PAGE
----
People's Democracy

(Weekly Organ of the Communist Party of India (Marxist)


No. 36

September 08, 2013



The Assault on Reason


Sudhanva Deshpande


IT was a candid and honest self-critique. Romila Thapar, one of India’s pre-eminent historians, while speaking on ‘The Assault on Reason’, a panel discussion in the wake of Dr Dabholkar’s murder organised by Studio Safdar and May Day Bookstore and Café in association with the Delhi Science Forum on August 26, said that after Independence, there was a naïve hope and belief that something called the ‘scientific temper’ would eventually triumph in India. Professionals from many fields, not just scientists, thought that if they based their work on the principles of rationality and reason, in time, superstition and unreason would be a thing of the past. Thus, Prof Thapar said, the front-ranking historians of her time worked to articulate a scientific, rational and progressive approach to history. Today, however, as we see unreason and irrationality growing all around us, we have to admit that ‘our generation failed’.


Prof Thapar came down heavily on the political mobilisation based around religion, which characterises every religious group in India. “There has been a reformulation of religion – religion is used today as a political tool. A communal position is when your religious interests are so organised that you can use them for mobilising political interests,” she said.


The panel also featured media researcher and blogger Vineet Kumar and Dr Satyajit Rath of the National Institute of Immunology, and the discussion was moderated by D Raghunandan, president of the All India People’s Science Network. Vineet Kumar gave an insightful and entertaining presentation in Hindi, in which he argued that the electronic media runs a ‘24-hr workshop on superstition and consumerism’. It is easy to criticise the so-called ‘religious channels’, he said, but what we often miss is how much the regular entertainment and news channels help to promote superstition. He spoke about the successive Ramayana serials on TV, starting with the famous version by Ramanand Sagar back in the late 1980s, which directly fed into and reinforced the Ram Mandir agenda of the Sangh Parivar. Today, the Ramayana serial has to compete with the Cartoon Network, which explains its most recent tag line: Ramayana, Ek Achhi Aadat (A Good Habit).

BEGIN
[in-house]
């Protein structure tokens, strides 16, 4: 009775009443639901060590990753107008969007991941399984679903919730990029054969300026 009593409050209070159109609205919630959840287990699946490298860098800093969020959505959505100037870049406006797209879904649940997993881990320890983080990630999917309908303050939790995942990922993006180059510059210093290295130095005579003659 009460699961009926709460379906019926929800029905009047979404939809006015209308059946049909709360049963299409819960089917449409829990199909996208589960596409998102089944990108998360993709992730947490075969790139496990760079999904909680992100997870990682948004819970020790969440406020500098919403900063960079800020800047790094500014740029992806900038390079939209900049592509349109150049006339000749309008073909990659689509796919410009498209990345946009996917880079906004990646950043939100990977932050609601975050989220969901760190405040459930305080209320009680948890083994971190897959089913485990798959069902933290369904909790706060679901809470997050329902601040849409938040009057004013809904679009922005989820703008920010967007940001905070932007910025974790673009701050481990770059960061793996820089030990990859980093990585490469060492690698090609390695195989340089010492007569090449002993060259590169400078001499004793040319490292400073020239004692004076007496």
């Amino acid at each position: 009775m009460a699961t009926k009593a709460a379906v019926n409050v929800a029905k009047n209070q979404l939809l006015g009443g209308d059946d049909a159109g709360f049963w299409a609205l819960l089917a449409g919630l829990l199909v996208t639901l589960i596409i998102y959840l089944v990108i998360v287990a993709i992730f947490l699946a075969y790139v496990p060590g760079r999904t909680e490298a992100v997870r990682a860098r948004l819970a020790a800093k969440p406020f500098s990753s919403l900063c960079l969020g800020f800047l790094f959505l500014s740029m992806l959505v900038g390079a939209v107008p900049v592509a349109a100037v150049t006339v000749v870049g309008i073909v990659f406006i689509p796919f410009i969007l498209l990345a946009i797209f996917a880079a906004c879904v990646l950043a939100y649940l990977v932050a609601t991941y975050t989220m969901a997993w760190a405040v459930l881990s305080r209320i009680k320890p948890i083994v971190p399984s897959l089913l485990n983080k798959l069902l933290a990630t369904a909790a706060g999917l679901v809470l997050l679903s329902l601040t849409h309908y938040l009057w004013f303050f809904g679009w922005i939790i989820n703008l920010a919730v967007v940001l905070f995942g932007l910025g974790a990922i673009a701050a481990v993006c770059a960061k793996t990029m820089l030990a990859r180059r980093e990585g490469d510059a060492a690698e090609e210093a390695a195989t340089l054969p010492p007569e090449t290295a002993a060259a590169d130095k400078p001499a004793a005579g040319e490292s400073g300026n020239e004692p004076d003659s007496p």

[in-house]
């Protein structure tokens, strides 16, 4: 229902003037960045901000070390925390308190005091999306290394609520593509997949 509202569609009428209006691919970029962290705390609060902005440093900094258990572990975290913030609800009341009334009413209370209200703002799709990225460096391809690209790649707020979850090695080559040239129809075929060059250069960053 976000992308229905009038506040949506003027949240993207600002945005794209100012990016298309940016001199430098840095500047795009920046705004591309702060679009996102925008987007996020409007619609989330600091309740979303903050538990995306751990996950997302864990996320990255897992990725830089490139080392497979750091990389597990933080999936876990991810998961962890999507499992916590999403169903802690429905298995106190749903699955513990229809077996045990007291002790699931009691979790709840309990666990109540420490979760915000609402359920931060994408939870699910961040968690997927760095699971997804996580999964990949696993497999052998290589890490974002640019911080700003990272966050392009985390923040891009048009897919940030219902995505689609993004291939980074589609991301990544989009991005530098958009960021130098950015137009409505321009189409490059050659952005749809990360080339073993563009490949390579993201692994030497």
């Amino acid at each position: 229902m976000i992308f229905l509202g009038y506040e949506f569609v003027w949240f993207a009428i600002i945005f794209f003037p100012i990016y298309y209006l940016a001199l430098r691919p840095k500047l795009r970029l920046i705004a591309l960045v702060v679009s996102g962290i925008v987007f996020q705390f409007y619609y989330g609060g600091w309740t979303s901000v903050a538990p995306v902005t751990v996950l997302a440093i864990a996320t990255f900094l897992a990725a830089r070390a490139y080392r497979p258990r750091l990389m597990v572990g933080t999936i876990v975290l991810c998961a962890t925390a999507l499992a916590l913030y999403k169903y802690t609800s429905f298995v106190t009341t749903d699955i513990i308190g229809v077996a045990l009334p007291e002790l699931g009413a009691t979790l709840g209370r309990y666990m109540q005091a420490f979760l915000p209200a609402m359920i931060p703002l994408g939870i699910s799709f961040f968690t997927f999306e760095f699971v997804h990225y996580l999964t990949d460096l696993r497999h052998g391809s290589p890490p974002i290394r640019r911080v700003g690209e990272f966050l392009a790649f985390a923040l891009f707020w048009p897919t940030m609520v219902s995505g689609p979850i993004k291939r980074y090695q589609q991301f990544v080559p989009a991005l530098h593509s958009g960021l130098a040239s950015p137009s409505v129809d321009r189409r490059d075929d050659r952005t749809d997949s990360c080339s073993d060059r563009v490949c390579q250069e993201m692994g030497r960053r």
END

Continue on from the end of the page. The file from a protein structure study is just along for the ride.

The only god the media worships, the only ideology it bows to, is the bottom line. Occasionally you might find an article critical of superstition in a paper like the Hindu or the Indian Express – but the same papers will not bat an eyelid carrying full page advertisements for this or that mythological series.


Dr Satyajit Rath paid a moving tribute to Dr Dabholkar who began his movement three decades ago with a handful of associates, but today his organisation has units all over Maharashtra, and membership that runs into thousands. This became possible because Dr Dabholkar was as much a rationalist as he was a political activist. He never asked anyone to give up their belief in God which, he argued, was a private matter. So long as they were opposed to superstition and irrationality in the public domain, anyone was welcome in his movement. Dr Rath said that it is not coincidental that the largest protest demonstrations after Dr Dabholkar’s murder took place in the smaller towns in Maharashtra, not Pune or Mumbai. This attests to the successes of the movement, but also to Dr Dabholkar’s practical and down to earth approach. An example of his pragmatism was his response to the astrology columns of newspapers and magazines. He knew that editors would not agree to remove these columns altogether, at least to begin with. So he would ask them to print, in small type, a notice saying that this column was being carried for the entertainment of readers. This was in fact done by several papers and magazines.